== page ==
Satellite C-band is worth billions, but how many?

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PARIS — As the U.S. Federal Communications Commission prepares to decide how to reallocate some or all of the nation’s satellite C-band downlink spectrum for the coming wave of 5G mobile communications services, experts say appraising the monetary value of the spectrum remains tricky. 

Satellite operators Intelsat, SES and Telesat collectively stand to gain billions of dollars if the FCC choses their spectrum repurposing plan over competing proposals from cable and cellular operators. How many billions they would get from parting with 200 megahertz of spectrum is unknown, however. 

“Spectrum values are very badly understood by equity investors,” Fred Turpin, JP Morgan’s global head of media and communications, said Sept. 9 at the World Satellite Business Week conference here. 

Those investors, he said, have to understand a number of unfamiliar but nonetheless influential variables, ranging from specific regulatory policies to the spectrum clearing process and the impact of the timing of an FCC decision. Those variables create uncertainty for investors, resulting in volatility for the stock prices of companies involved, he said. 

Turpin said JP Morgan’s “best math” suggests Intelsat and SES are each marketing “a couple billion dollars” of C-band spectrum. 

Intelsat and SES are the largest members of the C-Band Alliance, a group that includes Telesat Canada and, until recently, Eutelsat Communications. The C-Band Alliance proposes to divide any proceeds based on each member’s share of U.S. C-band revenues generated in 2017. While the C-Band Alliance hasn’t quantified their collective U.S. C-band revenues, the group says Intelsat and SES generated 90-95% of 2017’s total, while Telesat’s share amounted to a single-digit percentage. 

Giles Thorne, an equity analyst at Jefferies Financial Group, estimates that Intelsat and SES would each pocket around $3.3 billion “time discounted and post all clearing costs.” Telesat would likely collect around $440 million, assuming the Canadian operator’s stake was the same as former member Eutelsat, Thorne said by email. 

Those numbers could be higher, though. 

“Everybody is trying to make an assessment on what the likely probability of some type of outcome is,” Turpin said. “There are possible outcomes here that are [in the] tens of billions of dollars range.”

ACA Connects, a collection of cable and internet providers that has its own C-band plan, has estimated the value of the full 500 megahertz at up to $60 billion.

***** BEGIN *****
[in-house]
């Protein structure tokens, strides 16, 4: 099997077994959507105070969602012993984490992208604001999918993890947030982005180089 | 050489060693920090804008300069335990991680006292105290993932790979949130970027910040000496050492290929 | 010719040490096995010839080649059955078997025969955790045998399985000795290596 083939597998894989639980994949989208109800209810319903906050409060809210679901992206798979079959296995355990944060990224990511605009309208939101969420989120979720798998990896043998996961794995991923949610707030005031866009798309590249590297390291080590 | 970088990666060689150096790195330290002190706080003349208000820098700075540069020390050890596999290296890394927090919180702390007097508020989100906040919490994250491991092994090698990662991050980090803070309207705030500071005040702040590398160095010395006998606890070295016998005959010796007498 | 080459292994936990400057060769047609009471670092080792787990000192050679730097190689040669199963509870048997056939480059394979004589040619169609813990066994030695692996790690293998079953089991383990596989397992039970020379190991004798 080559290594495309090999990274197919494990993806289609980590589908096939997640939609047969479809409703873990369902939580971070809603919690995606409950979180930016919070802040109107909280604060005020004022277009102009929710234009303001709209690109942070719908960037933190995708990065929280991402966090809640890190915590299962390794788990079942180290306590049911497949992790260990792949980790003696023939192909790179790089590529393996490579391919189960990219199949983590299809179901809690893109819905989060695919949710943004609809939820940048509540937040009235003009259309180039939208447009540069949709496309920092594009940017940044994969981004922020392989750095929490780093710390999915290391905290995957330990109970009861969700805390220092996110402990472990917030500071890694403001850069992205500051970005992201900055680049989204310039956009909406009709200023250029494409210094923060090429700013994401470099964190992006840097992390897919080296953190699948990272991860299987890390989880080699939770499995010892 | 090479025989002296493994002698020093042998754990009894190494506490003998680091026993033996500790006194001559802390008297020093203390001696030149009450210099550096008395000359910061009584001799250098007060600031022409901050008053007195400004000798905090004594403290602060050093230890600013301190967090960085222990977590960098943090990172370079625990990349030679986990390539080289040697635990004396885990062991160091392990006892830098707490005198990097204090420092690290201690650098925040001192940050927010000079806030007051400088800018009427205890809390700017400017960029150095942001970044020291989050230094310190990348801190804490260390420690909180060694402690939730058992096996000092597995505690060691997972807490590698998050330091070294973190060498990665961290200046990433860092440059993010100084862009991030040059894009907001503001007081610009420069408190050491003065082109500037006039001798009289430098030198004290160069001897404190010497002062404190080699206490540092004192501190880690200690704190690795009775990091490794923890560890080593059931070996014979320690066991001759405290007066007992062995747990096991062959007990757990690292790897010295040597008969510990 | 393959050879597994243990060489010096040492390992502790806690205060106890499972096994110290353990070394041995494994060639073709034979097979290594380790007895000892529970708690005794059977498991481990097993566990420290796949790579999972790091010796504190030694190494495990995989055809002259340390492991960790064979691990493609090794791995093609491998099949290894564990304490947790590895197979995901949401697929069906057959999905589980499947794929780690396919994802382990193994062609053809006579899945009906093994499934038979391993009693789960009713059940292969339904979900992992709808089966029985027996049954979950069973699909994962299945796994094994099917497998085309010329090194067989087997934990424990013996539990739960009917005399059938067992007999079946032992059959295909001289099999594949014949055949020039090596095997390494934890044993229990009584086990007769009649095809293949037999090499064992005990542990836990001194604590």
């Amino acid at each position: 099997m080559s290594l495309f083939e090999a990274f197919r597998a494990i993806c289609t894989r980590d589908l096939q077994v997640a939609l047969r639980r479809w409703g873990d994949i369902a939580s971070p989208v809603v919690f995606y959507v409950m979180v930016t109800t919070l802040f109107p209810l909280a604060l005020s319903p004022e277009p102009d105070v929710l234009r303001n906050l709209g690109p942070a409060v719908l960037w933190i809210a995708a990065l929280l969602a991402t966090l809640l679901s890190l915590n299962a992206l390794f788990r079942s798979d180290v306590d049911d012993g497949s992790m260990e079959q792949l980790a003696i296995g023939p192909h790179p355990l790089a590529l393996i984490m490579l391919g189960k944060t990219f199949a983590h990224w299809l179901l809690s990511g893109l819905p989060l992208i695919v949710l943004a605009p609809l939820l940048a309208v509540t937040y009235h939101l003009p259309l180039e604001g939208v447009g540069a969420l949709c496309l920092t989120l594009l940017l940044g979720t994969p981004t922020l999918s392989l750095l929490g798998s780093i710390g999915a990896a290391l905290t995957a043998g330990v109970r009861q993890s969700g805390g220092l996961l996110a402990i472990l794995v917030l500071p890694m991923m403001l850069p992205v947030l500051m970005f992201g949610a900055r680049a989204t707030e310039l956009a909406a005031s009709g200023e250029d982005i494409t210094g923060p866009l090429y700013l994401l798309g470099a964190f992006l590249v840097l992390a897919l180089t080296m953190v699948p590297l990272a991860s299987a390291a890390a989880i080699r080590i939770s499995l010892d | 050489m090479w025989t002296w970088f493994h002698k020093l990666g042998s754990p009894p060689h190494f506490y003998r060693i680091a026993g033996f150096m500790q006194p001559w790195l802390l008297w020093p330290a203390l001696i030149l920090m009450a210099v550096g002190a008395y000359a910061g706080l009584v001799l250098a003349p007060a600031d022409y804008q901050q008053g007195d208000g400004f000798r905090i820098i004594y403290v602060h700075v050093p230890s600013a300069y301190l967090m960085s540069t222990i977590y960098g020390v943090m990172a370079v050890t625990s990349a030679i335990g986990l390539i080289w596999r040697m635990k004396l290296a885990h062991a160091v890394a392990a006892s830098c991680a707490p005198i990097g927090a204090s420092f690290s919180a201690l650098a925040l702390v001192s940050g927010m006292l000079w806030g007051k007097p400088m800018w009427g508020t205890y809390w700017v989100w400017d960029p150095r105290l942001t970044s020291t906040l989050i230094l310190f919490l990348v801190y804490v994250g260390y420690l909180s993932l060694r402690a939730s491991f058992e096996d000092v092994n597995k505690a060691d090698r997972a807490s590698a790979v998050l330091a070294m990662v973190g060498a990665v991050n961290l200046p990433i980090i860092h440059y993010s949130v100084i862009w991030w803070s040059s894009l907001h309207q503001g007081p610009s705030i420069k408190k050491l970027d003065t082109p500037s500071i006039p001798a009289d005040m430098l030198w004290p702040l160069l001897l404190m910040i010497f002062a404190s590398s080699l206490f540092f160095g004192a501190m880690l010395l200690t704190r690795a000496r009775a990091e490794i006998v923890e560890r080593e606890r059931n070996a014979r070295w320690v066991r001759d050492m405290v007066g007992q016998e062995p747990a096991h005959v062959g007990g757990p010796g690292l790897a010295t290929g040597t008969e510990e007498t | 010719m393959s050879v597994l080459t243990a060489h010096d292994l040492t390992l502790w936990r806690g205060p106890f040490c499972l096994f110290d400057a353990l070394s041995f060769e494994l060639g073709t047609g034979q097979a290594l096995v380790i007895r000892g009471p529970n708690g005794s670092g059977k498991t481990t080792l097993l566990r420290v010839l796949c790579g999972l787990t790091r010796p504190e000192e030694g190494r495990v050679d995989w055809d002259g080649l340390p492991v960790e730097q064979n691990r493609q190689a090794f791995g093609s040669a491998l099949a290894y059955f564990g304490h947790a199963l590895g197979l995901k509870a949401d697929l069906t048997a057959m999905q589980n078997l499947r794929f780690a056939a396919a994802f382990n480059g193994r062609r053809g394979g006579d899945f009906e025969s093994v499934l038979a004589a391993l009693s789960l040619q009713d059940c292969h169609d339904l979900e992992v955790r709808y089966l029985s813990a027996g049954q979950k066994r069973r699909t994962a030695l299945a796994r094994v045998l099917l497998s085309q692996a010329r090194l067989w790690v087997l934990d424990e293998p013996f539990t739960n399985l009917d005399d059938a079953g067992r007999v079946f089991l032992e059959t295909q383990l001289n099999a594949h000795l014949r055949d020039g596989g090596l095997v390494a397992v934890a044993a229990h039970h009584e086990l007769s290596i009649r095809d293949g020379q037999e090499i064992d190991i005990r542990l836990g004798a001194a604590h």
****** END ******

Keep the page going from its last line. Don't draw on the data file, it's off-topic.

Bill Tillson, executive chairman at Encompass Digital Media, a television broadcast company that leases capacity from Intelsat and SES, estimated that those two operators, plus Telesat, collectively could gain $34 billion by selling C-band spectrum. Satellite operators may not get to pocket that full amount though, he said. 

“Politicians that have jumped in and said some portion of that ought to come back to [the U.S. government], so I don’t think this is over yet, Tillson said.

The C-Band Alliance has previously said that some of any proceeds would have to go toward new satellites and other capital expenditures that would be needed to provide the same level of service with 200 megahertz less C-band spectrum than they currently have. That infrastructure investment would involve several new satellites, spectrum filters for satellite dishes on the ground, centralizing teleport operations and more. 

C-Band Alliance members also expect to pay taxes on any proceeds and to make a voluntary contribution to the U.S. Treasury. 

“The big challenge for investors is understanding the potential that underlies the spectrum,” said Jon Yourkoski, managing director of Morgan Stanley’s investment banking division.

Yourkoski said decisions in other countries to use C-band spectrum around the 3.5 gigahertz band for 5G services helped boost the value of U.S. C-band downlink spectrum, which stretches from 3.7-4.2 gigahertz. Several countries including Spain, Qatar, and to some extent, China, have already awarded spectrum at 3.5 gigahertz for mobile, according to an April report from research firm Analysys Mason. 

Yourkoski said the uncertain timing of an FCC decision presents a challenge to determining the spectrum’s ultimate value. A decision was previously expected by June but has since been delayed until the fall. 

During that delay, the U.S. Justice Department’s antitrust division approved the merger of cellular operators Sprint and T-Mobile, contingent on divesting some of its prepaid mobile business to Dish Network. T-Mobile has submitted a competing spectrum reallocation plan to the FCC that calls for giving cellular 5G operators all 500 megahertz of satellite downlink spectrum instead of just the 200 megahertz the C-Band Alliance proposes to vacate. Yourkoski said it’s unclear how Sprint-T-Mobile merger will impact the FCC’s timing on a C-band decision.